Bottom Line

If you need a scripting language, Ruby is a great one.

When it comes to building an application with multiple authors and long term maintainability, I'd say there's a lot of decision-making to do before going with Ruby. If you're going agile with a small team that can easily teach each other its favorite idioms, Ruby will probably work. If you adhere to a more structured methodology and have a large, long term project with many lines of code--so you can expect a fair amount of turnover among the people who will be maintaining it--then Ruby probably isn't a good fit.

Once the problems of documentation and open design issues are resolved, Groovy may yet find a home in that sort of application-building environment. It will provide dynamic flexibility, like Ruby, but with full JVM integration so you can build and use Java classes.

But when we begin to drag in all that machinery, we're not talking about something that feels like a "scripting" language, anymore. We're talking about something that lies somewhere between a scripting language and an application programming language. So Groovy may yet find a home, but for the kind of fast development cycles I was looking for, Groovy simply isn't the language. At least not yet.

I still think that a truly portable dynamic scripting language is a great idea. I just don't see how it can be done in the JVM, except in some sort of server-side setting where the JVM is kept running and initialized, and there is some mechanism to feed it a script on the fly.

But to rapidly develop those scripts, an "on the fly" mechanism is needed for testing, as well. In other words, the JVM has to be effectively part of the operating system--wholly integrated into it so the startup time disappears. Until that's done, I don't see how Groovy can provide the same kind of immediacy that Ruby provides. The other problems can eventually be resolved. But that startup hurdle seems insurmountable in theory, as well as in practice.

Then again, maybe there are some viable usage scenarios I've overlooked. That would be nice.


Bruce Eckel

Posts: 874
Nickname: beckel
Registered: Jun, 2003

Re: Ruby vs. Groovy Posted: Mar 20, 2006 4:49 PM
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A small nit or question:

>And speaking of dynamic, runtime behavior, Ruby has lambda functions: the ability to generate code on the fly and execute it.

Are you sure this is the definition of lambda functions? I ask because Python has a lambda, which is really a way to create an unnamed function, but it also has the ability to execute any piece of text via exec().

I suppose the question is also more complex in Ruby because when you make a block call you are basically passing it an unnamed function.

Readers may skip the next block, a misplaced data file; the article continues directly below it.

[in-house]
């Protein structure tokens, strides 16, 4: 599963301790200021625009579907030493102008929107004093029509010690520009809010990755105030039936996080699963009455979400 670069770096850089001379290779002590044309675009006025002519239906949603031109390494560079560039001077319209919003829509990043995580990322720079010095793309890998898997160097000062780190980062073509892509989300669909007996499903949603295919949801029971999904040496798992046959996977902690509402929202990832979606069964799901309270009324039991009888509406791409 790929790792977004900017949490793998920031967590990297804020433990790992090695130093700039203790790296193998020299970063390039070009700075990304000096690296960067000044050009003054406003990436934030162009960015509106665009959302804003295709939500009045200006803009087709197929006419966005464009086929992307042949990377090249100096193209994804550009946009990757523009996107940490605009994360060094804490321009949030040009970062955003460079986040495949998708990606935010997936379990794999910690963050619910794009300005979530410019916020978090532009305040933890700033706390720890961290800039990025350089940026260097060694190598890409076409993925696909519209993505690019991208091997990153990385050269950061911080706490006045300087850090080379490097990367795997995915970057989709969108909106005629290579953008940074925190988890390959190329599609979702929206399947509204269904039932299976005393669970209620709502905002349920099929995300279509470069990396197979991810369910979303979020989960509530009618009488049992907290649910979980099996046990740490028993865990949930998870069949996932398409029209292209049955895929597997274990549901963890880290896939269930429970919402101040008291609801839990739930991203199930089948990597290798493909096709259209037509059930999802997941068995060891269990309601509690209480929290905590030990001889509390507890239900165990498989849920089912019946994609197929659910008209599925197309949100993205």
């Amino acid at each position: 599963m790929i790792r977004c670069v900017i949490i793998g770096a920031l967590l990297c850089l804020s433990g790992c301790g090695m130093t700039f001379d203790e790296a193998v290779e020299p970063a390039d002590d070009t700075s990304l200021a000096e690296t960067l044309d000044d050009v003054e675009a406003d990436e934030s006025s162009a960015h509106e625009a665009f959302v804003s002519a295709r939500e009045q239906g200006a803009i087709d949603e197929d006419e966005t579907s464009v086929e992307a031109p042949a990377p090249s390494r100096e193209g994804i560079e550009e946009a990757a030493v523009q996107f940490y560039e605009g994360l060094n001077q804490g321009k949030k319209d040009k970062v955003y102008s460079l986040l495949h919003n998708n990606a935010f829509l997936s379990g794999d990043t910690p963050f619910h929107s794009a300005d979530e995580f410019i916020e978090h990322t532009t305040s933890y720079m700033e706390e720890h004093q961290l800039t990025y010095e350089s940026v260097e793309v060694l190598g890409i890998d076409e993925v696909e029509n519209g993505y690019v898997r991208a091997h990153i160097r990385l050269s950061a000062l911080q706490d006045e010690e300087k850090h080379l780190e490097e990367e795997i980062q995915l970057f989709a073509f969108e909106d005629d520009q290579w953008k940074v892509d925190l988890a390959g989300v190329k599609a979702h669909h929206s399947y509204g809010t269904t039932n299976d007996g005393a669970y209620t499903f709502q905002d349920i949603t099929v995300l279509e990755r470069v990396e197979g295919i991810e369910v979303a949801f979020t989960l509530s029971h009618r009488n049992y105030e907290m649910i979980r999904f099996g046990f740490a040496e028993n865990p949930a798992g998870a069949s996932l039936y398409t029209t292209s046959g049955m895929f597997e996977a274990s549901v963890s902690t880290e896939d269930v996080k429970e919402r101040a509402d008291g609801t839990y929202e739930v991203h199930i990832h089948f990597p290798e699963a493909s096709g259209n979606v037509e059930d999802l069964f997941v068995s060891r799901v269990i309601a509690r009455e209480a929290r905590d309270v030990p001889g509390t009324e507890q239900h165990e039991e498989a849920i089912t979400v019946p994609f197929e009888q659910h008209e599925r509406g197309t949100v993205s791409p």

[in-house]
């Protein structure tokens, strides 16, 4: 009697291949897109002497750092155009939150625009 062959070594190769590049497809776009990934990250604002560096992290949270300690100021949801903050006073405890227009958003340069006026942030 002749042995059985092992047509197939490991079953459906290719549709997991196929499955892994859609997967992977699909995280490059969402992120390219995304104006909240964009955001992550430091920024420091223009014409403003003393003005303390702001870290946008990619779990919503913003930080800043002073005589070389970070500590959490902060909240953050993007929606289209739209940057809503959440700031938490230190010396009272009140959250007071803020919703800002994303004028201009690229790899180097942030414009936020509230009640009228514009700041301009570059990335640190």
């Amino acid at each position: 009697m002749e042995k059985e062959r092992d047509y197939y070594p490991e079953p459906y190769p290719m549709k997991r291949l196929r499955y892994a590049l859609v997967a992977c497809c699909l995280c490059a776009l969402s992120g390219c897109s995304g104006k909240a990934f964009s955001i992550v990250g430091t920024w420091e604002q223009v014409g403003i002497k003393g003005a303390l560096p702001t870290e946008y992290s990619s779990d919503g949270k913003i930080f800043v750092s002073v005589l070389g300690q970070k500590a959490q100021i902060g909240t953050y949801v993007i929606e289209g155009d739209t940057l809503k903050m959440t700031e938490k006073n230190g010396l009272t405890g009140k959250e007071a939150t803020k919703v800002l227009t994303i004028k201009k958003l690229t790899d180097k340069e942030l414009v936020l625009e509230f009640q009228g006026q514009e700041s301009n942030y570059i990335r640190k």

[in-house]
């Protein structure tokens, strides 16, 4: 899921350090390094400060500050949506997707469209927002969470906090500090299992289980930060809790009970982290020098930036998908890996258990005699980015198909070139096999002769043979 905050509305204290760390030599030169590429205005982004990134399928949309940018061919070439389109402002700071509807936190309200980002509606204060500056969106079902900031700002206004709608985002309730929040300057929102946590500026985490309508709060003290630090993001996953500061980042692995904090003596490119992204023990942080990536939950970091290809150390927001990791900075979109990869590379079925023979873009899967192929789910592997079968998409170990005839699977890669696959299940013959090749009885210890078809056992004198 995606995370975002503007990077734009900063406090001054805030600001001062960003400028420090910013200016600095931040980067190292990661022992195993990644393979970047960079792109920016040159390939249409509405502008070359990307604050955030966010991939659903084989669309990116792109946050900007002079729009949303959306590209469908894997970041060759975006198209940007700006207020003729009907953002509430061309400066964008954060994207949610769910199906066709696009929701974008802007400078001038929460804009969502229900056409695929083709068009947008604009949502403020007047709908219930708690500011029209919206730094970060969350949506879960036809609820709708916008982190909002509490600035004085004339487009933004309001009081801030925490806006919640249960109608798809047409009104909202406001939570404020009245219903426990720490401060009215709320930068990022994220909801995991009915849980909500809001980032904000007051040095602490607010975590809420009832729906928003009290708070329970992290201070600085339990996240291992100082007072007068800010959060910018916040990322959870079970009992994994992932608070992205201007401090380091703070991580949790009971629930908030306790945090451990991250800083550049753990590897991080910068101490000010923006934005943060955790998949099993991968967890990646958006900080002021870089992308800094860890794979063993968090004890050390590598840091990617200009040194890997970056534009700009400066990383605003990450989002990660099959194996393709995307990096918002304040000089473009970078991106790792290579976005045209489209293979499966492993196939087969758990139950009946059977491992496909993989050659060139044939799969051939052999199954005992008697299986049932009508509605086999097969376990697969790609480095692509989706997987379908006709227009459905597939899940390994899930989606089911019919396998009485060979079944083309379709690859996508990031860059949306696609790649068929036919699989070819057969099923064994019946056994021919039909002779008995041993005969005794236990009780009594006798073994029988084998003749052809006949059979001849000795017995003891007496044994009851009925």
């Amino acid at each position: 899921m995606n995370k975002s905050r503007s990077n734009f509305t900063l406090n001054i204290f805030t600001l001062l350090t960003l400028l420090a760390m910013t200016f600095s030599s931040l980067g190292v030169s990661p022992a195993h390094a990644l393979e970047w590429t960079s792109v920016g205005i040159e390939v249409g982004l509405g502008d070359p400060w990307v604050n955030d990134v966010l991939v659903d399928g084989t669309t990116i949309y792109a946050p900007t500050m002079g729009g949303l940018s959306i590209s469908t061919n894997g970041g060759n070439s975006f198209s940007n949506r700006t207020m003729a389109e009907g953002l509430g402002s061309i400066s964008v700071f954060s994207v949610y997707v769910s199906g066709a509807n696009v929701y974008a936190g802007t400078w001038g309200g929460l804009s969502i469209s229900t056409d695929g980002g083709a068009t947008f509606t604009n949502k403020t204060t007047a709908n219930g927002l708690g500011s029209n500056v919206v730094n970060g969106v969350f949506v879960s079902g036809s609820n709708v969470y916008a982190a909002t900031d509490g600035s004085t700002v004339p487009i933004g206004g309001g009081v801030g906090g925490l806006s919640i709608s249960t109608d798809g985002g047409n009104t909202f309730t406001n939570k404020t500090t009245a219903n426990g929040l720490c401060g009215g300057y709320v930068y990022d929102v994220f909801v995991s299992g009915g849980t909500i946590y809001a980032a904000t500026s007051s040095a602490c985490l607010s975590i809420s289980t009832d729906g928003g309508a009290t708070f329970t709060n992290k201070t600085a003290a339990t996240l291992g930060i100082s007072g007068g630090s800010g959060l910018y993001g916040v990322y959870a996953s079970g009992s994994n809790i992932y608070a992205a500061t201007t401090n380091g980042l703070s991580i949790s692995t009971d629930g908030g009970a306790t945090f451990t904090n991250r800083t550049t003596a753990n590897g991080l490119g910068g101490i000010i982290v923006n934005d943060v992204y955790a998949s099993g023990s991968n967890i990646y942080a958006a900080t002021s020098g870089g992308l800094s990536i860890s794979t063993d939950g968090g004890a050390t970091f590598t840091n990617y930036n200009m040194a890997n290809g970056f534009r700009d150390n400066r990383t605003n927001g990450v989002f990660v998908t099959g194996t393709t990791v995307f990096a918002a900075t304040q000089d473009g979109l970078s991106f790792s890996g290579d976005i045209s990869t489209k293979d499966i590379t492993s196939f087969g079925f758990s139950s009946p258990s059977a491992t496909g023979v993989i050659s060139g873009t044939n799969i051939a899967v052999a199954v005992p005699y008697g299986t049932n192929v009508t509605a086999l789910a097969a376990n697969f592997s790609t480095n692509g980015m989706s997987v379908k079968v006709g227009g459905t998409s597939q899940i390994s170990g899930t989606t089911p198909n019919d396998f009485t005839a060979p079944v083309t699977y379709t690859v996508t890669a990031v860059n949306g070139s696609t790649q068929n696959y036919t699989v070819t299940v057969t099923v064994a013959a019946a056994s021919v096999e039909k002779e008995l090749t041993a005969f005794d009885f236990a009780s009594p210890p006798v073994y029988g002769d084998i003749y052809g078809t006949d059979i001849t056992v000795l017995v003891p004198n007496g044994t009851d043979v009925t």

Eric Armstrong

Posts: 207
Nickname: cooltools
Registered: Apr, 2003

Re: Ruby vs. Groovy Posted: Mar 20, 2006 8:44 PM
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The language claims the ability to dynamically generate and execute code, and lambda functions look to be the way that's happening in the Rake examples I've seen. But then I'm still learning my around the language, too...

Eric Armstrong

Posts: 207
Nickname: cooltools
Registered: Apr, 2003

Re: Ruby vs. Groovy Posted: Mar 21, 2006 8:49 AM
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> The language claims the ability to dynamically generate
> and execute code, and lambda functions look to be the way
> that's happening...
>
Whoops. I was off base. You can generate code in a string and use *eval* to execute it. Since the language is ynamic, new methods can be generated that way, and then executed. (I've been reading more in The Ruby Way.)

The lambda keyword is a synonym for proc. It makes an object out of a block, which otherwise isn't really an object. It's not clear yet where that makes a difference, since blocks appear to be automatically converted to proc objects in most of the cases where you use one. (If that *isn't* happening, it's not clear what the difference is.)

Here, the block of code is not defined as an object:

list.each {|x| ...do something with list item...}

But whether it is, isn't, or gets converted to one, the result is the same: The block gets executed for each item in the list.

Using lambda or proc seems to give you a pointer to the block that you can pass around:

myMethod = lambda {|x| ...do something with an X...}

I haven't seen the use case that motivates that feature in an application, but the language seems to be using it a lot under the covers.

Then there are closures. So far, a closure looks like a block that takes advantage of its definition context. The Ruby Way gives this example of creating a closure using a proc:

def power(n)
proc {|base| base**n}
end

square = power(2)
cube = power(3)

a = square(4) # 16
...

Here, the power method returns the value of the last expression evaluated. In this case, it's a proc object, which can then be assigned to a variable like square.

But apparently, that's just one way to create a closure...and I'm still trying to come to grips with exactly what a closure is.

If I sound a little confused, it's only because I am. But I'm also excited. There is a lot of power here, with a lot of different ways to skin the cat, and things that share some similarities.

For example, we could have gotten the same effect by creating a string that looks like "#{base}**2" and then passing it to eval to calculate a square. For all I know, that's what Ruby is really doing internally. Or not...